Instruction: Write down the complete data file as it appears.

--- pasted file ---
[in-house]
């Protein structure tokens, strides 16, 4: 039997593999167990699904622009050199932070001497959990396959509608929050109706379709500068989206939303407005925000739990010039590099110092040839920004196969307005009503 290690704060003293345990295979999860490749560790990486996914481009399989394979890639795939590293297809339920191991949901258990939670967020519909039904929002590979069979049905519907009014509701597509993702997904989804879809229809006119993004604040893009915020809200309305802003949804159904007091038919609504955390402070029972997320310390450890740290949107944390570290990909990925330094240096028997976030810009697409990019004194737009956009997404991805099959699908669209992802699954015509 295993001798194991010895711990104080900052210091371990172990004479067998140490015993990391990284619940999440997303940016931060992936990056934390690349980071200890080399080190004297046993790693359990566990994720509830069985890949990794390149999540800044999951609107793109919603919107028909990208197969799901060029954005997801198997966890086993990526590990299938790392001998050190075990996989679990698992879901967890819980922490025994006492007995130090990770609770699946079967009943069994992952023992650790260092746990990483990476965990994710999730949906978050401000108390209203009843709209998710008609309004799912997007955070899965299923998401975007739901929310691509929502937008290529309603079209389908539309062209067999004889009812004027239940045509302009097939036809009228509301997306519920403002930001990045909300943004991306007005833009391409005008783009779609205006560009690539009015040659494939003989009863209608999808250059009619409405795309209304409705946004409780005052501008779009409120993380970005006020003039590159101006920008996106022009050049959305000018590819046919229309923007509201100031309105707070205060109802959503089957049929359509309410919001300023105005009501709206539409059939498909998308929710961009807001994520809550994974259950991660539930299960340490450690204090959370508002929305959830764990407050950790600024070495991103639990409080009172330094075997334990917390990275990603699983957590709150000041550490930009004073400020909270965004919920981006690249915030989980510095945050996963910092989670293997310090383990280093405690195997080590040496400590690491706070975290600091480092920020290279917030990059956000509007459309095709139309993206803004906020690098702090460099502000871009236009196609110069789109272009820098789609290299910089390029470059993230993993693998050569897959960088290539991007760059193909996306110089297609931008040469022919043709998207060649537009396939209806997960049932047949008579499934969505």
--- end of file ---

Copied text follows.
[in-house]
């Protein structure tokens, strides 16, 4: 039997593999167990699904622009050199932070001497959990396959509608929050109706379709500068989206939303407005925000739990010039590099110092040839920004196969307005009503 290690704060003293345990295979999860490749560790990486996914481009399989394979890639795939590293297809339920191991949901258990939670967020519909039904929002590979069979049905519907009014509701597509993702997904989804879809229809006119993004604040893009915020809200309305802003949804159904007091038919609504955390402070029972997320310390450890740290949107944390570290990909990925330094240096028997976030810009697409990019004194737009956009997404991805099959699908669209992802699954015509 295993001798194991010895711990104080900052210091371990172990004479067998140490015993990391990284619940999440997303940016931060992936990056934390690349980071200890080399080190004297046993790693359990566990994720509830069985890949990794390149999540800044999951609107793109919603919107028909990208197969799901060029954005997801198997966890086993990526590990299938790392001998050190075990996989679990698992879901967890819980922490025994006492007995130090990770609770699946079967009943069994992952023992650790260092746990990483990476965990994710999730949906978050401000108390209203009843709209998710008609309004799912997007955070899965299923998401975007739901929310691509929502937008290529309603079209389908539309062209067999004889009812004027239940045509302009097939036809009228509301997306519920403002930001990045909300943004991306007005833009391409005008783009779609205006560009690539009015040659494939003989009863209608999808250059009619409405795309209304409705946004409780005052501008779009409120993380970005006020003039590159101006920008996106022009050049959305000018590819046919229309923007509201100031309105707070205060109802959503089957049929359509309410919001300023105005009501709206539409059939498909998308929710961009807001994520809550994974259950991660539930299960340490450690204090959370508002929305959830764990407050950790600024070495991103639990409080009172330094075997334990917390990275990603699983957590709150000041550490930009004073400020909270965004919920981006690249915030989980510095945050996963910092989670293997310090383990280093405690195997080590040496400590690491706070975290600091480092920020290279917030990059956000509007459309095709139309993206803004906020690098702090460099502000871009236009196609110069789109272009820098789609290299910089390029470059993230993993693998050569897959960088290539991007760059193909996306110089297609931008040469022919043709998207060649537009396939209806997960049932047949008579499934969505």